You have likely noticed the influx of feminist messages on fast fashion and luxury clothing brands. Slogans like ‘GRL PWR’, ‘The Future is Female’ or ‘We Should All Be Feminists’ seem to be everywhere. They are on the streets, on the runway and on celebrity Instagram accounts, giving us the illusion of female empowerment in the fashion world.
But the uncomfortable truth is that fast fashion, which dominates our malls and online shops today, disproportionately hurts women.
The status quo
Did you know that 80% of all garment workers are female? What is shocking is how few of them earn enough to make a living. A 2019 report by Oxfam found that 0% of garment workers in Bangladesh earned enough for a living wage! This leads to a vicious cycle where women can't save enough and their kids have to start working at an early age. In addition, sexual harassment is commonplace in garment factories, with 1 in 4 Bangladeshi garment workers disclosing some form of abuse.
While women prop up the fashion supply chain as manual laborers and consumers, men dominate the boardrooms. Only 14% of major fashion brands are run by a female executive, meaning that men get most financial rewards.
Truly positive change in the fast fashion industry is therefore an issue of women's rights. As long as the supply chains and working conditions of fast fashion remain, women will stay in the same conditions they are in today.
But is there something that we as consumers can do? Fortunately yes! As fashion consumers, there is much we can do for a real impact, including:
1. Buy organic
A 2017 Deloitte study found that it would only take an increase of 1% of the retail price to pay workers in countries like Bangladesh and Vietnam a living wage! By shopping brands that are officially certified as organic, you ensure that the entire collection was made under ethical conditions and with fair wages.
2. Ask: who made my clothes?
You have the right to know whether women are being treated fairly by the brands you shop from. Use the Good on You app to search for highly-rated brands in the ‘people’ category. Or use Fashion Revolution’s resources to help you ask your favorite brands about what they are doing for to help women themselves.
Workers from the factory producing Orbasics pieces
3. Vote with your wallet
Spend your hard-earned cash wisely by supporting small, independent female-owned businesses. Bonus points for shopping locally to boost the local economy and reduce your carbon footprint.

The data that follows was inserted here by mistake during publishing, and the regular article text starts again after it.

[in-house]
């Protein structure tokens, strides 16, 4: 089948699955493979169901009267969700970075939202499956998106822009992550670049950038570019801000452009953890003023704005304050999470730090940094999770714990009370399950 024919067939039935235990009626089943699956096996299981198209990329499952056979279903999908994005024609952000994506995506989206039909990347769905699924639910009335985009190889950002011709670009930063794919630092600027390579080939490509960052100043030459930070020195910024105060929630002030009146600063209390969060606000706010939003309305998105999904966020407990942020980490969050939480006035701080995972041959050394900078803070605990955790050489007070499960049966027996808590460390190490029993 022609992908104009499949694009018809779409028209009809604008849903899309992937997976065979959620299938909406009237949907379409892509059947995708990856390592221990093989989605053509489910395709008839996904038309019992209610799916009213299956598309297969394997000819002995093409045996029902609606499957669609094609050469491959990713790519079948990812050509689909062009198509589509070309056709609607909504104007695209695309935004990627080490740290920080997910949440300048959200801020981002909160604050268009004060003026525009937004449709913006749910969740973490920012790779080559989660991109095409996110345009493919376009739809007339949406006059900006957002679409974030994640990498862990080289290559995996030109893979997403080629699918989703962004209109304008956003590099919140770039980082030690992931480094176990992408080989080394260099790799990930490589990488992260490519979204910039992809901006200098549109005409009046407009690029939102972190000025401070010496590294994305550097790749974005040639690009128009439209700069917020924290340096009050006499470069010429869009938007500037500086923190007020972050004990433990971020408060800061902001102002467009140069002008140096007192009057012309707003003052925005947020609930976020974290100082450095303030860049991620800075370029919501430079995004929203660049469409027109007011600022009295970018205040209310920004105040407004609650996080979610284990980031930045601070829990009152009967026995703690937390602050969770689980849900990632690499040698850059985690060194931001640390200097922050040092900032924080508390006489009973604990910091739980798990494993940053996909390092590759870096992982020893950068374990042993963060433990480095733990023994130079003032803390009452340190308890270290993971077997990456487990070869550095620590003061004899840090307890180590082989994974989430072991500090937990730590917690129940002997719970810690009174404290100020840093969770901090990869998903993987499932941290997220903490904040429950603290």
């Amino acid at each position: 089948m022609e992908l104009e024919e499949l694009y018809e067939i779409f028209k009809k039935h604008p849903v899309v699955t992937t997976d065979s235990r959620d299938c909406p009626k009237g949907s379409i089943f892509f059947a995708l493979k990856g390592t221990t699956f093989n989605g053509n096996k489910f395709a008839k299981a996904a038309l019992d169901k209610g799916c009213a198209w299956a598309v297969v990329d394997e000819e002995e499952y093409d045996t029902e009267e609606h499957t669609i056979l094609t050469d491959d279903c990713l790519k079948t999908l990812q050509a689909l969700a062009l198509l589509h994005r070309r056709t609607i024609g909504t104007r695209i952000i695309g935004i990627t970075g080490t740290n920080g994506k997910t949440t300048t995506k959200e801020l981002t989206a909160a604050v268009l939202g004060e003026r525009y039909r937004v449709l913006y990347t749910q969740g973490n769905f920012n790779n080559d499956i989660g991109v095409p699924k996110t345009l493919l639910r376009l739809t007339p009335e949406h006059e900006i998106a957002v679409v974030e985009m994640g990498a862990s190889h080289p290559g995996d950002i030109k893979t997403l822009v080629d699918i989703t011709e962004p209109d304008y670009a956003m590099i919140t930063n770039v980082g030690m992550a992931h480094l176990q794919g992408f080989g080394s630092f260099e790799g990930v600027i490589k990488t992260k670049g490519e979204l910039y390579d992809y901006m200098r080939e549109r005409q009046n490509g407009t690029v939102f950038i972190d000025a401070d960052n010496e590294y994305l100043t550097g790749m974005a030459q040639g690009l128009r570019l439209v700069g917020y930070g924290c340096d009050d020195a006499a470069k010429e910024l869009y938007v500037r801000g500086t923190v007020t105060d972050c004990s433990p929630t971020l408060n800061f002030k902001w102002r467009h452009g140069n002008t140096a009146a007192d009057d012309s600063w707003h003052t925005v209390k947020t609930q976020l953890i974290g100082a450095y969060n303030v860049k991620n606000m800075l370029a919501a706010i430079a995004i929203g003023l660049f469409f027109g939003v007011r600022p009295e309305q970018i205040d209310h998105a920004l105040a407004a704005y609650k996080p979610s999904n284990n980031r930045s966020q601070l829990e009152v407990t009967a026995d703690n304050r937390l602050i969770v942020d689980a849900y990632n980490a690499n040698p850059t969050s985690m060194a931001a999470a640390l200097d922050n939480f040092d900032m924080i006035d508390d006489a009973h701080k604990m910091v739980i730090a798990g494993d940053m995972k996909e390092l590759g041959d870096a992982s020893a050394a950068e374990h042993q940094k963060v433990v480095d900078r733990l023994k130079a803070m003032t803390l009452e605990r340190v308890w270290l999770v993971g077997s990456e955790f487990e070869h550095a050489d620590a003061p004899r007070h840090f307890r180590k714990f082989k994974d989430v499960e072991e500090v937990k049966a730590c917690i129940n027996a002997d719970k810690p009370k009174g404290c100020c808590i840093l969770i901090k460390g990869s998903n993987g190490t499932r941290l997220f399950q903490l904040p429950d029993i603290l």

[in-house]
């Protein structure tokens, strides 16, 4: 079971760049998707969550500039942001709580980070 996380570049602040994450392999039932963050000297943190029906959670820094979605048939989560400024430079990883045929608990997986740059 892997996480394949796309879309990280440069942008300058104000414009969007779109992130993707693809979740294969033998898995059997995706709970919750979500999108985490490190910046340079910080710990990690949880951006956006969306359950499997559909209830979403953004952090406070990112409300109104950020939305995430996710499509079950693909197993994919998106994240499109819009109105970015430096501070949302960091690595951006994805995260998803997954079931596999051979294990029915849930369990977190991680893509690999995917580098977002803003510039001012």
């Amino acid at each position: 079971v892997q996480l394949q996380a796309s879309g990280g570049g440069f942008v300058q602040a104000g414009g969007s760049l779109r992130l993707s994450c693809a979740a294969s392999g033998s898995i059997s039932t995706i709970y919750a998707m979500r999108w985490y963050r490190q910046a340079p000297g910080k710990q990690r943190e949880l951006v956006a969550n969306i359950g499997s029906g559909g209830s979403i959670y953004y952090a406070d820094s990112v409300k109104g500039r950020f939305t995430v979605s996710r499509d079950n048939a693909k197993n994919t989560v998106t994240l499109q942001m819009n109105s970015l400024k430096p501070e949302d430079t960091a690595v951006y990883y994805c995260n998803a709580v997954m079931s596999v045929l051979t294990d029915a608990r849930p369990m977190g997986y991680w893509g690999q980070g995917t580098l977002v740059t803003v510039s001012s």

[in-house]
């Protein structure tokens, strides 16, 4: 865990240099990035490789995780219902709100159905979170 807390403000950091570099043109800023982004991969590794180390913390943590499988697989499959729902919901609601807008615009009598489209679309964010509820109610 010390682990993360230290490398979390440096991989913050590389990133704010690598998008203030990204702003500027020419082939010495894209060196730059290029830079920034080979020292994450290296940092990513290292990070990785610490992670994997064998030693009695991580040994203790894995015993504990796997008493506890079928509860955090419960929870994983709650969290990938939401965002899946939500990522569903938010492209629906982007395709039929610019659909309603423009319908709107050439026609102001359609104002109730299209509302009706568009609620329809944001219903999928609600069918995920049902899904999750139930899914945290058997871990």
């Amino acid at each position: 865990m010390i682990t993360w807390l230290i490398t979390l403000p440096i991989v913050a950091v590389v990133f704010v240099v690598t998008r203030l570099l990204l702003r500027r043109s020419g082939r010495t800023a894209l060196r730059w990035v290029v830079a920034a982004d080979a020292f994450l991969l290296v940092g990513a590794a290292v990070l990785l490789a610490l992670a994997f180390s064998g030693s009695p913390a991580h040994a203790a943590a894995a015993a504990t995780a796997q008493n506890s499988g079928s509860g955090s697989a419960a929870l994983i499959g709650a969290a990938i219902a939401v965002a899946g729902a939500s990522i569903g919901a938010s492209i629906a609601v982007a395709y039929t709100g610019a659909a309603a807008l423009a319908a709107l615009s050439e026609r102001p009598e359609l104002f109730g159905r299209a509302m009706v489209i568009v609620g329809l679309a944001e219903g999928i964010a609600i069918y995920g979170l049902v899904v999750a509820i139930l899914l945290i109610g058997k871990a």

4. Get involved
Skip the feminist merchandise and wear female empowerment beyond your sleeve. Why not join a protest or march in your city, donate to a local women’s shelter or start a petition? Every little thing helps!
5. DonateDonate to nonprofit organizations, who support women in the textile industry such as FEMNET. Here too, every cent helps!
Brands that fight for female empowerment
Fortunately, there are an increasing number of ethical brands working hard to empower women and girls through authentically feminist fashion. Mayamiko for example produces clothing made ethically by women in Malawi with fabrics sourced by a local cooperative of women traders. Their associated charity the Mayamiko Trust empowers disadvantaged women in the community, providing support for education, nutrition and sanitation.
Image source @Mayamiko
There’s also Wildfang, a women-led brand creating size-inclusive clothing. They donate hundreds of thousands of dollars to charities that support women of color and LGBTQ+ communities. Lucy & Yak sent 90 Indian girls to school on Black Friday this year, using 10% of each sale to raise funds instead of discounts.
Image source @Lucy&Yak
SeeMe creates jewelry focused on providing financial independence for female survivors of violence in Tunisia.
Image Source @seeme
And finally, we at Orbasics say goodbye unethical clothing: with sustainable and unicolour clothing for all to share.
Solving the industry’s toxic working practices is undoubtedly a female empowerment issue. To create a truly feminist fashion industry, we must consider the lives of all women who make our clothes.
For more information about garment worker rights, head over labor Behind the Label.
Ruth MacGilp is an ethical fashion blogger based in Edinburgh, UK, who is passionate about showcasing the alternatives to fast fashion. She is also a freelance digital marketer who works across social media, websites, email, PR and copywriting to help combine storytelling, selling and sustainability for purpose-driven brands.